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The Litigation Consulting Report

[Free Download] Trial Lawyer’s Guide to Jury Consulting & Mock Trials

Posted by Ken Lopez on Wed, Sep 14, 2016 @ 03:19 PM

A2L Consulting

Today, we are publishing our latest free book -- A Trial Lawyer's Guide to Jury Consulting and Mock Trials.

This free 328-page book is based on the idea that even after some decades in which jury consulting has grown and established itself as a business, many lawyers still don’t necessarily understand what jury consultants do and how valuable they can be. Many lawyers probably still harbor the old idea that a jury consultant is just someone who sits next to a lawyer and uses a “gut feeling” based on a potential juror’s occupation, body language or appearance to ask the lawyer to exclude the juror or keep the juror. If that stereotype were ever true, it’s certainly not true today. We’re about as far now from the O.J. Simpson days 20 years ago as we are from the Perry Mason days.

This book is dedicated to bridging whatever conceptual gap may remain between trial lawyers and jury consultants. It pulls together many of the lessons that jury consultants have learned, so that any lawyer who reads the book can get up to speed quickly and save herself a good deal of money and time. We have been dismayed at times at the disconnection between long-held myths held even by seasoned litigators and what the data show.  Excellent trial strategies are the product of balancing art and science, data and wisdom, confidence and humility. 

Among the topics in this book are: 14 Places Your Colleagues Are Using Persuasive Graphics That Maybe You’re Not, Is Hiring a Jury Consultant Really Worth It?, Why Do I Need a Mock Trial If There Is No Real Voir Dire, 21 Ingenious Ways to Research Your Judge, 7 Videos About Body Language Our Litigation Consultants Recommend, 15 Things Everyone Should Know About Jury Selection and 6 Good Reasons to Conduct a Mock Trial.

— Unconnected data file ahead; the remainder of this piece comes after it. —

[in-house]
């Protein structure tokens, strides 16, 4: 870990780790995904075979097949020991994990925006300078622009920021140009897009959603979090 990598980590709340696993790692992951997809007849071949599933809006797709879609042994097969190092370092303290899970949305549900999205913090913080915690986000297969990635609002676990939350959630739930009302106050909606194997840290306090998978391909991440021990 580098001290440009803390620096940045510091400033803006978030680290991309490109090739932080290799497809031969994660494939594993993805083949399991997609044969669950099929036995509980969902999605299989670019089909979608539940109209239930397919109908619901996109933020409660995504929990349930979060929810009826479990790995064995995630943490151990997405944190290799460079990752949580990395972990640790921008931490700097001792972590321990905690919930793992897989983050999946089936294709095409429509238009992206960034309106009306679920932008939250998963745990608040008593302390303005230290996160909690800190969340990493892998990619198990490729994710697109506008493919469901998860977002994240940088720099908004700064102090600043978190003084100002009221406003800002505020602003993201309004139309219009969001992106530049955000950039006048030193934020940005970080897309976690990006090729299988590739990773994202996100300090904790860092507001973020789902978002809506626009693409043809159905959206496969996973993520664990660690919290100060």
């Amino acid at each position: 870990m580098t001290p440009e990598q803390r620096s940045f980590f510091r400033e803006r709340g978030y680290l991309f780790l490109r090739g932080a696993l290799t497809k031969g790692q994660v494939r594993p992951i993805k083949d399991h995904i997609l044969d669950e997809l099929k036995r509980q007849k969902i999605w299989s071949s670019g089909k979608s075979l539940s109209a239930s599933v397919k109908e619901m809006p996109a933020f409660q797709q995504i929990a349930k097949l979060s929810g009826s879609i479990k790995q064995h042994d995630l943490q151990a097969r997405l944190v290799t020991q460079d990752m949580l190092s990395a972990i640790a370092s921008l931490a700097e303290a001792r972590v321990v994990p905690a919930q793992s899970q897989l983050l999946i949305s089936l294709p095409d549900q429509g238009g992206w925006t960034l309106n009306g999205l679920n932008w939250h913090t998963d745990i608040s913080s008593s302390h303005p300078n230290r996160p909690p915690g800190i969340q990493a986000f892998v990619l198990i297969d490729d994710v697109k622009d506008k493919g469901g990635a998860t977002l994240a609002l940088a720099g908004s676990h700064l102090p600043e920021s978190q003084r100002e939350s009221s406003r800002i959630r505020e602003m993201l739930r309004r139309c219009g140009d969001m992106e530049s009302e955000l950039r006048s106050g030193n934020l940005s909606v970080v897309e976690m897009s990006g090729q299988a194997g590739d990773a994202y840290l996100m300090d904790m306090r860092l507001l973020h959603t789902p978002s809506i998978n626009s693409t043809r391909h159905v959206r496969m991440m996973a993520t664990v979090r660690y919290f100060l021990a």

A good lawyer knows the law. A great lawyer knows the jury and how it works. Read this book and reflect on its contents to know more than most trial lawyers do. This book is based on hundreds of trials and years of data, not mere theory or presumption. We hope you enjoy it and share it. Please send us your feedback and let us know if you have any questions or comments, any time. If you have any questions about a case, a witness, a jury pool, a venue, strategic options or dilemmas, or think your case is unwinnable, we’re only a phone call/email away and would love to hear from you. 

Jury Consulting Mock Trial

Tags: Jury Questionnaire, Trial Graphics, Trial Consultants, Jury Consulting, Courtroom Presentations, Mock Trial, Trial Consulting, Litigation Support, Juries, Jury Consultants, Trial Preparation, Jury Selection, Psychology, Body Language, Damages, Persuasion, Cognitive Bias

Jury Selection Psychology: Beware of Sleeping Jurors – They’re Like Sleeper Cells

Posted by Laurie Kuslansky on Fri, Mar 4, 2016 @ 09:25 AM

jury selection psychology;  jurors; mock jury; jury consulting; jury studies; juries; jury psychologyby Laurie R. Kuslansky, Ph.D.